By Alex Halperin
280E- 280E refers to the cannabis industry’s least favorite line in the federal tax code. It prohibits businesses in federally illegal industries from deducting their business expenses, forcing state legal cannabis businesses to pay a far higher effective tax rate than mainstream businesses. An infuriated U.S. Congress passed 280E in 1982 after a judge ruled in favor of a Minnesota cocaine and methamphetamine dealer who wanted to deduct some of his business expenses. For more see Canna Law Blog.
Adult Use: (Also: Therapeutic Use, Over the Counter) A term some in the industry prefer to REC, because they think it implies more responsible, health-conscious use.
Adult Use of Marijuana Act: (AUMA) - (a.k.a. Proposition 64): AUMA is the REC law Californian’s passed on November 8, 2016. California’s REC market officially opened January 1, 2018.
California- With almost 40 million people, California is the world’s largest legal REC market. In 1996 California was also the first state to legalize MED.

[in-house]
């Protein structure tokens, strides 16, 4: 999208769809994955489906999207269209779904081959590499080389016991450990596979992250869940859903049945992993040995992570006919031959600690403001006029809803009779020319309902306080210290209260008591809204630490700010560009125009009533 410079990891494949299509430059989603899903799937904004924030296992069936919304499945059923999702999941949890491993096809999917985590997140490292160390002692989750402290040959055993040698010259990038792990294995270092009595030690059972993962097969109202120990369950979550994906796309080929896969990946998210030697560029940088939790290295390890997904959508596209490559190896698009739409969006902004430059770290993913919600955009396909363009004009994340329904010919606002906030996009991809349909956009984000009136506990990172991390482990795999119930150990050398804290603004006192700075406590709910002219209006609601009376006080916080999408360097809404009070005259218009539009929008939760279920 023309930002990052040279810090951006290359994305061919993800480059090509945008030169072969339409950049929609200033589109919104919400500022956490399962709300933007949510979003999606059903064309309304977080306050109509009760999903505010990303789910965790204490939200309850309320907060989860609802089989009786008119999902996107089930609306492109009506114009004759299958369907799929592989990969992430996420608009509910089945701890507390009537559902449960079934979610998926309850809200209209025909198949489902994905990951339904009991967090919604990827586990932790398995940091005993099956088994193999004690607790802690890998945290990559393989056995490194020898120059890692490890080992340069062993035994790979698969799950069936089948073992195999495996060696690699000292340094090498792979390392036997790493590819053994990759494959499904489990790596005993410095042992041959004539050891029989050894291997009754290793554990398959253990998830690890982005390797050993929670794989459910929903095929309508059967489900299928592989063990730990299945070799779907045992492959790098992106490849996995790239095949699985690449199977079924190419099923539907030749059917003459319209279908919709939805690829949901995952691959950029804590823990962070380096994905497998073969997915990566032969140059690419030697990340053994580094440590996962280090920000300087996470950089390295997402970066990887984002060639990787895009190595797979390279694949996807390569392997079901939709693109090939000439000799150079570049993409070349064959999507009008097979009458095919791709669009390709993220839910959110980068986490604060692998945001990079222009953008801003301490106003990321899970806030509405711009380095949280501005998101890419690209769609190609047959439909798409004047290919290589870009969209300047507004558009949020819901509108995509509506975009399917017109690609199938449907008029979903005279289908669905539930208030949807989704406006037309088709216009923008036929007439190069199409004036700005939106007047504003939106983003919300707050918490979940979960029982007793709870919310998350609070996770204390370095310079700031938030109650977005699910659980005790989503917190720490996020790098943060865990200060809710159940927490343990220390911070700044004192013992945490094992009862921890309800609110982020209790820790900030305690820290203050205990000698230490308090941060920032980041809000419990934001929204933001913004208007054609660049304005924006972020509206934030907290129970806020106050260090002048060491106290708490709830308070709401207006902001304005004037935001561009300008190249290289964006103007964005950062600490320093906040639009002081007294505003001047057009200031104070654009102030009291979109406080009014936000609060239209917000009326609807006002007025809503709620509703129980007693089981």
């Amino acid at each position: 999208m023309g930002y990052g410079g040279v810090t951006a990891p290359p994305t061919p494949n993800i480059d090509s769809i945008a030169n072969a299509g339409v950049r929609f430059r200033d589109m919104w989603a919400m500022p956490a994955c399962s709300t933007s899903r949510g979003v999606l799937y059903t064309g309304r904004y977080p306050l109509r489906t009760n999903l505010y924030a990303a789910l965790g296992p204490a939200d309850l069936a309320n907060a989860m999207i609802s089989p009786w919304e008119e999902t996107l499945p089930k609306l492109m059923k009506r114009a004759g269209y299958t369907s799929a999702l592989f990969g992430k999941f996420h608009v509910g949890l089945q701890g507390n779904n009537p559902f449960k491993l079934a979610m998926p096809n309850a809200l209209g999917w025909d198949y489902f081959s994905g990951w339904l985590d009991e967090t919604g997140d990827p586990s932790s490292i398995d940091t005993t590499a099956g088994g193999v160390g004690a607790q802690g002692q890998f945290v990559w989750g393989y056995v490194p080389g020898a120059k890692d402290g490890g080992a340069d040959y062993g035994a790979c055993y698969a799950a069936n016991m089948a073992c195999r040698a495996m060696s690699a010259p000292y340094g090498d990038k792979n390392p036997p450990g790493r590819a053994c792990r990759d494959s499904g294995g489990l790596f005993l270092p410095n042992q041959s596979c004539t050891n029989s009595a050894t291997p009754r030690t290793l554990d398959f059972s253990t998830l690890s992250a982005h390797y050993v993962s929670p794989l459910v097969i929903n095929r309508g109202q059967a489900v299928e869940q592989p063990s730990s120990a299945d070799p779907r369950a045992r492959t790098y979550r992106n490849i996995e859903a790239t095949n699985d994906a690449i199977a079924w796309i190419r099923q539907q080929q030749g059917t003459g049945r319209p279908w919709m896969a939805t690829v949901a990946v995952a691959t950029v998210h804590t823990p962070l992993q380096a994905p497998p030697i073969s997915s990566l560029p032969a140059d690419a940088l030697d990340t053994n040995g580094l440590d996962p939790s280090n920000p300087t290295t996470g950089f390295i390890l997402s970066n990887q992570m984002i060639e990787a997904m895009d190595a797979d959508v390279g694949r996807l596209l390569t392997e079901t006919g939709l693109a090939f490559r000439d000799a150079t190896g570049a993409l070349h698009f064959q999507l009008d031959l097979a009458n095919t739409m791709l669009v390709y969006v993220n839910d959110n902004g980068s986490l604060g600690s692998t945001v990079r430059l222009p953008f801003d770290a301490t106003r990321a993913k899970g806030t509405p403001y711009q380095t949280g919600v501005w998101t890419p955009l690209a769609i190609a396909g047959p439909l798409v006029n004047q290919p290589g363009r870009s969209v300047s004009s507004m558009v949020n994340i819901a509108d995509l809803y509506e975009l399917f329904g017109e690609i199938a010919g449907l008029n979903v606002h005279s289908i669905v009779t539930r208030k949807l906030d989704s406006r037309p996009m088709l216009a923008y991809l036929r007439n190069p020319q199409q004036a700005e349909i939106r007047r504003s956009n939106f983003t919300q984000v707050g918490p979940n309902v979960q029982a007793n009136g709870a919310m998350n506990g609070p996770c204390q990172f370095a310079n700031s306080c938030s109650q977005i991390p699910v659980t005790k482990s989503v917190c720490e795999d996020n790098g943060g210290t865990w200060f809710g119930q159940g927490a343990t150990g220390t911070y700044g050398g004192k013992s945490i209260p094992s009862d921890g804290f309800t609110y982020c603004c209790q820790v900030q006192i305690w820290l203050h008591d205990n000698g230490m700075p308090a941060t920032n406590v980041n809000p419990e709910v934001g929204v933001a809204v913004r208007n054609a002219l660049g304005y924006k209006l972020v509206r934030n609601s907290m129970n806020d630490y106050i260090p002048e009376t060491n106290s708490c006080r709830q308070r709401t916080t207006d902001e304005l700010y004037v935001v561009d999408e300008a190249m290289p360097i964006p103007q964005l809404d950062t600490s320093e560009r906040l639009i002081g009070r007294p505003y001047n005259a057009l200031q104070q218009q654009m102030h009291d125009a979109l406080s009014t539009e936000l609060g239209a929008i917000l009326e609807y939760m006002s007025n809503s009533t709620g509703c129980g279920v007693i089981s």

Canada- With support from Prime Minister Justin Trudeau, Canada is the only large industrial nation to have legalized REC.
Cannabidiol (CBD) -- CBD is a non-psychoactive cannabinoid which advocates believe has a wide range of medical uses. Epidiolex, a CBD-based pharmaceutical used to treat certain severe pediatric seizure disorders, is the only marijuana derived drug approved by the US Food and Drug Administration. There is also widespread interest in CBD as a “wellness” product and nutraceutical, both of which enable access without the chemical clearing the FDA approval process.
Cannabinoid- A type of chemical found in cannabis plants. There are said to be dozens or even hundreds of cannabinoids, but the two best known are tetrahydrocannabinol (THC) and cannabidiol (CBD).
Charlotte’s Web- A catch-all name for CBD rich marijuana. Some parents have found the oil from Charlotte’s Web and other CBD strains to help children with seizure disorders.